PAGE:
Marion Marechal-Le Pen Quits Politics After Aunt’s Election Loss

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The feisty and fresh-faced niece of French presidential runner-up Marine Le Pen has quit politics amid simmering campaign disagreements over the direction of their family’s far-right party.

Marion Marechal-Le Pen, 27, is one of only two National Front (FN) lawmakers. Her decision to not stand for re-election in June’s parliamentary elections exposes increasing divisions within the party founded by her grandfather, Jean-Marie Le Pen.

The charismatic Marechal-Le Pen — who was prominent during her aunt’s bid to lead France — said her decision was “gut-wrenching” but added she wanted to spend more time with her three-year-old daughter and gain experience in the world of business.

“You know my story. You know I’ve been in this political world all my life,” she wrote in a letter to a local paper. “At 27, it is time for me to leave it for a while.”

Marechal-Le Pen added: “I am not giving up the political fight forever. I have the love of my country embedded in my heart and I cannot remain indifferent to the suffering of my compatriots.”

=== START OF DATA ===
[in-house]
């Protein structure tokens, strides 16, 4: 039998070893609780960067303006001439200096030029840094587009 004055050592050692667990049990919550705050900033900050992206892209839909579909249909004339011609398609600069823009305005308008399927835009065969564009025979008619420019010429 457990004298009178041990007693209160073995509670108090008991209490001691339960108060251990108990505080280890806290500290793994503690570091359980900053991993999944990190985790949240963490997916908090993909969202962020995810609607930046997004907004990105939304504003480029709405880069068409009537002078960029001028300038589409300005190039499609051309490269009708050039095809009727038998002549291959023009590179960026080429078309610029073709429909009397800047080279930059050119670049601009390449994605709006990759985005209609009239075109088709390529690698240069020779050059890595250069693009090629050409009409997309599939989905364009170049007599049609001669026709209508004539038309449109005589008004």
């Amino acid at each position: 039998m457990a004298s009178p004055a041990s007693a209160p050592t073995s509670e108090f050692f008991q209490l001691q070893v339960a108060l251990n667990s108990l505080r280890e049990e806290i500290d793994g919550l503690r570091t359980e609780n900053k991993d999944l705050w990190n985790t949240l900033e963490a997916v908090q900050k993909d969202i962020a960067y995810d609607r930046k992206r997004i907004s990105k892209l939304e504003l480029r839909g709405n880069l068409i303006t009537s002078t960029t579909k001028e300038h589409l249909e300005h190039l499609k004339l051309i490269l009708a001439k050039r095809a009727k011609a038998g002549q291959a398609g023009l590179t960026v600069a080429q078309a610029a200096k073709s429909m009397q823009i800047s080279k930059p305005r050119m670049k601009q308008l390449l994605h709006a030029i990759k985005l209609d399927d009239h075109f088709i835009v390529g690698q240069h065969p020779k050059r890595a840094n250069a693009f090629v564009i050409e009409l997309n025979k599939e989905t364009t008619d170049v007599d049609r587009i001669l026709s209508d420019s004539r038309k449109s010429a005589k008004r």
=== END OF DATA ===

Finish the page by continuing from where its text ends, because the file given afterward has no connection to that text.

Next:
On Sunday, Marine Le Pen secured almost 11 million votes — more than 1 in 3 of the total cast in France’s presidential election — but was defeated by centrist Emmanuel Macron.

However, that represents a record-setting peak for the FN — about twice the number of votes Jean-Marie Le Pen gathered in 2002 — and the result cemented the party’s place in France’s political establishment.

“As a political leader I profoundly regret Marion’s decision, but, alas, as a mother, I understand her,” Marine Le Pen tweeted Wednesday.

Marechal-Le Pen was aged just 22 when she became the youngest elected lawmaker since the French Revolution, winning her seat in southeast France on an anti-immigrant ticket.

She quickly became a face of the far-right party. She has been widely tipped as a future party leader and a potential rival to Marine Le Pen. However, Marechal-Le Pen is more socially conservative than her aunt.

During the presidential campaign the pair clashed on issues such as abortion rights, the euro, and economic protectionism. In a clear put-down in the run-up to the election Le Pen said that if she won, she would not give her niece a role in her government because she was “too young.”

Since taking over the leadership in 2011, Marine Le Pen has softened the party’s image.

Le Pen — whom a French — has steered the FN away from some of its overtly anti-Semitic and racist rhetoric in an effort to broaden its electoral base.

In 2015, she expelled her father after he repeated his view that the Holocaust was a “detail of history.”


Marion Marechal-Le Pen